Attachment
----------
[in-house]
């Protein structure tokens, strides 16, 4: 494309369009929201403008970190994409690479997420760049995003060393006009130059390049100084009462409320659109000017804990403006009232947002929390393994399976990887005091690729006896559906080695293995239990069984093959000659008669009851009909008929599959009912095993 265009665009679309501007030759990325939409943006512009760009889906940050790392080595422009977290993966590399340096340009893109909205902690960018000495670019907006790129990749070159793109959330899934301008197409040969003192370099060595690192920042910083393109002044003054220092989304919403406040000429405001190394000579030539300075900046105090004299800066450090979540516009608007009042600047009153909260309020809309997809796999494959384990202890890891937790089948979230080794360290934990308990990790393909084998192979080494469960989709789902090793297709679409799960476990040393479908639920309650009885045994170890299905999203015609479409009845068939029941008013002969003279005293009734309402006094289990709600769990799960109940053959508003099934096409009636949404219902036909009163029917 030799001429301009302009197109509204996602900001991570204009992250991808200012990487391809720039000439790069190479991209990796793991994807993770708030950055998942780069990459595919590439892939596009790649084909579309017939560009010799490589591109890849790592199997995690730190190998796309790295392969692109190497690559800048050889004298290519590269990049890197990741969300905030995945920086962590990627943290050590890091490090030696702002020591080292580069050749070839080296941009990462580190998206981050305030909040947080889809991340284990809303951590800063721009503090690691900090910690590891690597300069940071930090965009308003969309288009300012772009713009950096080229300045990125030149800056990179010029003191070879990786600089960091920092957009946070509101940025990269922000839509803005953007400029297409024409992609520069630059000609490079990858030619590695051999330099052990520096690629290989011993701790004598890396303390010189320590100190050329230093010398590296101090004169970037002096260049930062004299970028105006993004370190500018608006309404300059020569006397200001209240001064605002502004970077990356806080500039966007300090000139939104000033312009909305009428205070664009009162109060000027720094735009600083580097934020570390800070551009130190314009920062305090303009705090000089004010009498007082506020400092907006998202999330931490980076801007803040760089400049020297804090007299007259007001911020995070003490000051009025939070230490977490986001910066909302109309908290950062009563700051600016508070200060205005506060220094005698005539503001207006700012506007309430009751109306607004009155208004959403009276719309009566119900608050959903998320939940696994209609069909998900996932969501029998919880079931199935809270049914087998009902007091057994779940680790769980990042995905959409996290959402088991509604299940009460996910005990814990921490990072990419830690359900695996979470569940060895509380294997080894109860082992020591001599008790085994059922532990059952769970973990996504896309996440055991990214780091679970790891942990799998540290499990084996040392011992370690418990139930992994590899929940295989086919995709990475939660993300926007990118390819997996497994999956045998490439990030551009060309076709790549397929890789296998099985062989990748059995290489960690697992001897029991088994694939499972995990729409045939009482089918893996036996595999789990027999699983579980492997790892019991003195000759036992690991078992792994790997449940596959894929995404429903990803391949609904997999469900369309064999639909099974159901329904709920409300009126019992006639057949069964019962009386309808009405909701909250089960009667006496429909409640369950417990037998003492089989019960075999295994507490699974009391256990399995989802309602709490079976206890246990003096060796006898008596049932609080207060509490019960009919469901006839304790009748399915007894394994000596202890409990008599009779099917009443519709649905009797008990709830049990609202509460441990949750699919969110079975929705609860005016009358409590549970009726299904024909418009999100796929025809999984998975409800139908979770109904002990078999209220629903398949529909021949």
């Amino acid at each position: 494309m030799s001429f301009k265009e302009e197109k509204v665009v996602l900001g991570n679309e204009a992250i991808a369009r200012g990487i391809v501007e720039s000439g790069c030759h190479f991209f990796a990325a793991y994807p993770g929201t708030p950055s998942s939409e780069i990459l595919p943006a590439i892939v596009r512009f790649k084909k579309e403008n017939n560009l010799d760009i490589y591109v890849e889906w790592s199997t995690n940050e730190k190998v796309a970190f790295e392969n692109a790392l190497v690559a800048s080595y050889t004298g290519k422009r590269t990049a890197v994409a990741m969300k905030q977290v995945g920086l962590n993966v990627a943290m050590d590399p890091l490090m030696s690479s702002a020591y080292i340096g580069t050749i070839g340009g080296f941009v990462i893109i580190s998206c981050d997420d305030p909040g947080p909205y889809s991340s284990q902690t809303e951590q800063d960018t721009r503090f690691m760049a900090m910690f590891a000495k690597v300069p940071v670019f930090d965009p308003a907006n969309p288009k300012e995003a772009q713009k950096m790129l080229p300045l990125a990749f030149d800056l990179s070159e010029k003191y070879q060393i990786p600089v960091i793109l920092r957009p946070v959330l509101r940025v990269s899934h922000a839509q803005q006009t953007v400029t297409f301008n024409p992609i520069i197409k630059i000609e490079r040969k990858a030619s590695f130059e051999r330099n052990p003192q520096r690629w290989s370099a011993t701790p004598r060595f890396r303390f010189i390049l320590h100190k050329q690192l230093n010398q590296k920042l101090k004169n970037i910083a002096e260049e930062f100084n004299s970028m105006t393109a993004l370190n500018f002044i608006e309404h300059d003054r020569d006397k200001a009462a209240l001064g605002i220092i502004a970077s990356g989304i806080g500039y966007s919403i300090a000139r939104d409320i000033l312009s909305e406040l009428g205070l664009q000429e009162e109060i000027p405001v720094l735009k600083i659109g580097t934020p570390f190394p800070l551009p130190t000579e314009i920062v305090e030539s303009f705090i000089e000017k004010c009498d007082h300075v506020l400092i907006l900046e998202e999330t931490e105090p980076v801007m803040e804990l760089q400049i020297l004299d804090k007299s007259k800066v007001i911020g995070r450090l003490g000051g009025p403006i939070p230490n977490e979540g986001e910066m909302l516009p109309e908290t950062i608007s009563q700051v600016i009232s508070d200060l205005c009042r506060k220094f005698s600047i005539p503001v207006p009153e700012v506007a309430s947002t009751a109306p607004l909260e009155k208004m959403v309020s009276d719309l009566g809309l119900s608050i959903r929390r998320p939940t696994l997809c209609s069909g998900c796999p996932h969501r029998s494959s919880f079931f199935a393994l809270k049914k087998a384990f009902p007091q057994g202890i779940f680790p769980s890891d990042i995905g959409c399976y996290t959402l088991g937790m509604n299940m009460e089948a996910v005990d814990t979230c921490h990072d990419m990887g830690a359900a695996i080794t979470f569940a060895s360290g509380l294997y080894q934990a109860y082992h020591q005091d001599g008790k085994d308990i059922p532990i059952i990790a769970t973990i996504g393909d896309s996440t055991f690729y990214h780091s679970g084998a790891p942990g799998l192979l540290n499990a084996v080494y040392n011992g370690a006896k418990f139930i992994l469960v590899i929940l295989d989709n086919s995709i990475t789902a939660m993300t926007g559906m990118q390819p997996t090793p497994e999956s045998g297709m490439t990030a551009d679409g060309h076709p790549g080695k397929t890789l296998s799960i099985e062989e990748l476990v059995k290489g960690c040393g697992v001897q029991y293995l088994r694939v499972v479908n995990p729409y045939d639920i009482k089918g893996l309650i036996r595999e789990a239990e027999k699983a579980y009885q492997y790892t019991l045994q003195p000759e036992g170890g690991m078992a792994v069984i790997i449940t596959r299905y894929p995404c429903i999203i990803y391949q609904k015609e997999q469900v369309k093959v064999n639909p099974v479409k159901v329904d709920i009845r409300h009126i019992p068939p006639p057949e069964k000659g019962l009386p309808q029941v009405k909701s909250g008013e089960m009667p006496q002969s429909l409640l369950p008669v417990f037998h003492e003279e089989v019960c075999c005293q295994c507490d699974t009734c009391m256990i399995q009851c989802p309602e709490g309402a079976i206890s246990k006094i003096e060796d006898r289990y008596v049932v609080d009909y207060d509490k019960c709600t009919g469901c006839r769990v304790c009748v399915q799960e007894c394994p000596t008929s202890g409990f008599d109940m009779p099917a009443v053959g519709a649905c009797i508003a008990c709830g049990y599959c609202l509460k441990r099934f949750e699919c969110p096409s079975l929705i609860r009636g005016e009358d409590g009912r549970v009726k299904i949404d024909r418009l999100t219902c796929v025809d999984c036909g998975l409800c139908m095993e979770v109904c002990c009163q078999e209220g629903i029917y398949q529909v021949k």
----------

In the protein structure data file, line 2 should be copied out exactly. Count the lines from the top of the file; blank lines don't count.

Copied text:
């Protein structure tokens, strides 16, 4: 494309369009929201403008970190994409690479997420760049995003060393006009130059390049100084009462409320659109000017804990403006009232947002929390393994399976990887005091690729006896559906080695293995239990069984093959000659008669009851009909008929599959009912095993 265009665009679309501007030759990325939409943006512009760009889906940050790392080595422009977290993966590399340096340009893109909205902690960018000495670019907006790129990749070159793109959330899934301008197409040969003192370099060595690192920042910083393109002044003054220092989304919403406040000429405001190394000579030539300075900046105090004299800066450090979540516009608007009042600047009153909260309020809309997809796999494959384990202890890891937790089948979230080794360290934990308990990790393909084998192979080494469960989709789902090793297709679409799960476990040393479908639920309650009885045994170890299905999203015609479409009845068939029941008013002969003279005293009734309402006094289990709600769990799960109940053959508003099934096409009636949404219902036909009163029917 030799001429301009302009197109509204996602900001991570204009992250991808200012990487391809720039000439790069190479991209990796793991994807993770708030950055998942780069990459595919590439892939596009790649084909579309017939560009010799490589591109890849790592199997995690730190190998796309790295392969692109190497690559800048050889004298290519590269990049890197990741969300905030995945920086962590990627943290050590890091490090030696702002020591080292580069050749070839080296941009990462580190998206981050305030909040947080889809991340284990809303951590800063721009503090690691900090910690590891690597300069940071930090965009308003969309288009300012772009713009950096080229300045990125030149800056990179010029003191070879990786600089960091920092957009946070509101940025990269922000839509803005953007400029297409024409992609520069630059000609490079990858030619590695051999330099052990520096690629290989011993701790004598890396303390010189320590100190050329230093010398590296101090004169970037002096260049930062004299970028105006993004370190500018608006309404300059020569006397200001209240001064605002502004970077990356806080500039966007300090000139939104000033312009909305009428205070664009009162109060000027720094735009600083580097934020570390800070551009130190314009920062305090303009705090000089004010009498007082506020400092907006998202999330931490980076801007803040760089400049020297804090007299007259007001911020995070003490000051009025939070230490977490986001910066909302109309908290950062009563700051600016508070200060205005506060220094005698005539503001207006700012506007309430009751109306607004009155208004959403009276719309009566119900608050959903998320939940696994209609069909998900996932969501029998919880079931199935809270049914087998009902007091057994779940680790769980990042995905959409996290959402088991509604299940009460996910005990814990921490990072990419830690359900695996979470569940060895509380294997080894109860082992020591001599008790085994059922532990059952769970973990996504896309996440055991990214780091679970790891942990799998540290499990084996040392011992370690418990139930992994590899929940295989086919995709990475939660993300926007990118390819997996497994999956045998490439990030551009060309076709790549397929890789296998099985062989990748059995290489960690697992001897029991088994694939499972995990729409045939009482089918893996036996595999789990027999699983579980492997790892019991003195000759036992690991078992792994790997449940596959894929995404429903990803391949609904997999469900369309064999639909099974159901329904709920409300009126019992006639057949069964019962009386309808009405909701909250089960009667006496429909409640369950417990037998003492089989019960075999295994507490699974009391256990399995989802309602709490079976206890246990003096060796006898008596049932609080207060509490019960009919469901006839304790009748399915007894394994000596202890409990008599009779099917009443519709649905009797008990709830049990609202509460441990949750699919969110079975929705609860005016009358409590549970009726299904024909418009999100796929025809999984998975409800139908979770109904002990078999209220629903398949529909021949």